Journal Article

HnRNP G and Tra2β: opposite effects on splicing matched by antagonism in RNA binding

M. Talat Nasim, Tatyana K. Chernova, Hasnin M. Chowdhury, Bai-Gong Yue and Ian C. Eperon

in Human Molecular Genetics

Volume 12, issue 11, pages 1337-1348
Published in print June 2003 | ISSN: 0964-6906
Published online June 2003 | e-ISSN: 1460-2083 | DOI: http://dx.doi.org/10.1093/hmg/ddg136
HnRNP G and Tra2β: opposite effects on splicing matched by antagonism in RNA binding

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The hnRNP G family comprises three closely related proteins, hnRNP G, RBMY and hnRNP G-T. We showed previously that they interact with splicing activator proteins, particularly hTra2β, and suggested that they were involved in regulating Tra2-dependent splicing. We show here that hnRNP G and hTra2β have opposite effects upon the incorporation of several exons, both being able to act as either an activator or a repressor. HnRNP G acts via a specific sequence to repress the skeletal muscle-specific exon (SK) of human slow skeletal alpha-tropomyosin, TPM3, and stimulates inclusion of the alternative non-muscle exon. The binding of hnRNP G to the exon is antagonized by hTra2β. The two proteins also have opposite effects upon a dystrophin pseudo-exon. This exon is incorporated in a patient to a higher level in heart muscle than skeletal muscle, causing X-linked dilated cardiomyopathy. It is included to a higher level after transfection of a mini-gene into rodent cardiac myoblasts than into skeletal muscle myoblasts. Co-transfection with hnRNP G represses incorporation in cardiac myoblasts, whereas hTra2β increases it in skeletal myoblasts. Both the cell specificity and the protein responses depend upon exon sequences. Since the ratio of hnRNP G to Tra2β mRNA in humans is higher in skeletal muscle than in heart muscle, we propose that the hnRNP G/Tra2β ratio contributes to the cellular splicing preferences and that the higher proportion of hnRNP G in skeletal muscle plays a role in preventing the incorporation of the pseudo-exon and thus in preventing skeletal muscle dystrophy.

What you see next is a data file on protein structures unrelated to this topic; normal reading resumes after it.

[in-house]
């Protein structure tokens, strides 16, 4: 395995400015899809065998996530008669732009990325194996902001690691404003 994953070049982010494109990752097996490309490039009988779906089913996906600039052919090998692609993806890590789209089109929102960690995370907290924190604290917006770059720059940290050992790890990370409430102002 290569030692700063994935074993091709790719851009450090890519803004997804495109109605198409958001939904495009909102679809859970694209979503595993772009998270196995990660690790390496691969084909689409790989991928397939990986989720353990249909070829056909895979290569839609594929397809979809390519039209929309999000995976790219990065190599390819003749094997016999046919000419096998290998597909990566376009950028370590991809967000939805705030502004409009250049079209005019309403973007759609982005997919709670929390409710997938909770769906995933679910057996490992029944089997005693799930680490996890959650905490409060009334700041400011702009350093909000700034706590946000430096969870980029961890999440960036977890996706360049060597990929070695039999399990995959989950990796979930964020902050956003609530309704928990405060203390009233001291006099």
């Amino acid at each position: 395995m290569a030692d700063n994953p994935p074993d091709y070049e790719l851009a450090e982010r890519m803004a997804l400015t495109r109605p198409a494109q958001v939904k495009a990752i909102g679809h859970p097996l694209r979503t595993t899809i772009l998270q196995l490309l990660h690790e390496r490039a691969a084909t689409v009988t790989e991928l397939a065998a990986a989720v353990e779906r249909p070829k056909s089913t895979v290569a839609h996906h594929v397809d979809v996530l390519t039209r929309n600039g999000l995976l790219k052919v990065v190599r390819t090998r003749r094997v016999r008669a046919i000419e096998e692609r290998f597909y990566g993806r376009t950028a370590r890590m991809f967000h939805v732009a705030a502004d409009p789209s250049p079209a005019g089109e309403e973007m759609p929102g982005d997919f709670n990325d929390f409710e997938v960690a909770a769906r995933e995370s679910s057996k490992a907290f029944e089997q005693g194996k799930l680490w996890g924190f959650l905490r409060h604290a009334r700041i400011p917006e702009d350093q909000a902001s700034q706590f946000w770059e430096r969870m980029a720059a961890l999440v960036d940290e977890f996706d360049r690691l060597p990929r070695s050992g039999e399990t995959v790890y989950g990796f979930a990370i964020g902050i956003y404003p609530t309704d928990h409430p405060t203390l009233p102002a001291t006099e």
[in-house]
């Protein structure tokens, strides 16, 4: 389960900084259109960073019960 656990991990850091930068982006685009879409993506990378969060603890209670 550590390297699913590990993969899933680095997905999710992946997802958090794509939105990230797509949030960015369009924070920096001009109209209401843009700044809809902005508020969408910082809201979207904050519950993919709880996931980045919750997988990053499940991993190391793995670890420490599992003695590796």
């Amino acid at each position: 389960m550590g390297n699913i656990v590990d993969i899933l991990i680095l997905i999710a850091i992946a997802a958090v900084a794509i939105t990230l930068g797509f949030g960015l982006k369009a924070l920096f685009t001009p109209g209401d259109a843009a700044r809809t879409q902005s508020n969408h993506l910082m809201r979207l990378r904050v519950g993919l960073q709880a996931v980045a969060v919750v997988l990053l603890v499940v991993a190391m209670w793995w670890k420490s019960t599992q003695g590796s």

Journal Article.  7855 words.  Illustrated.

Subjects: Genetics and Genomics

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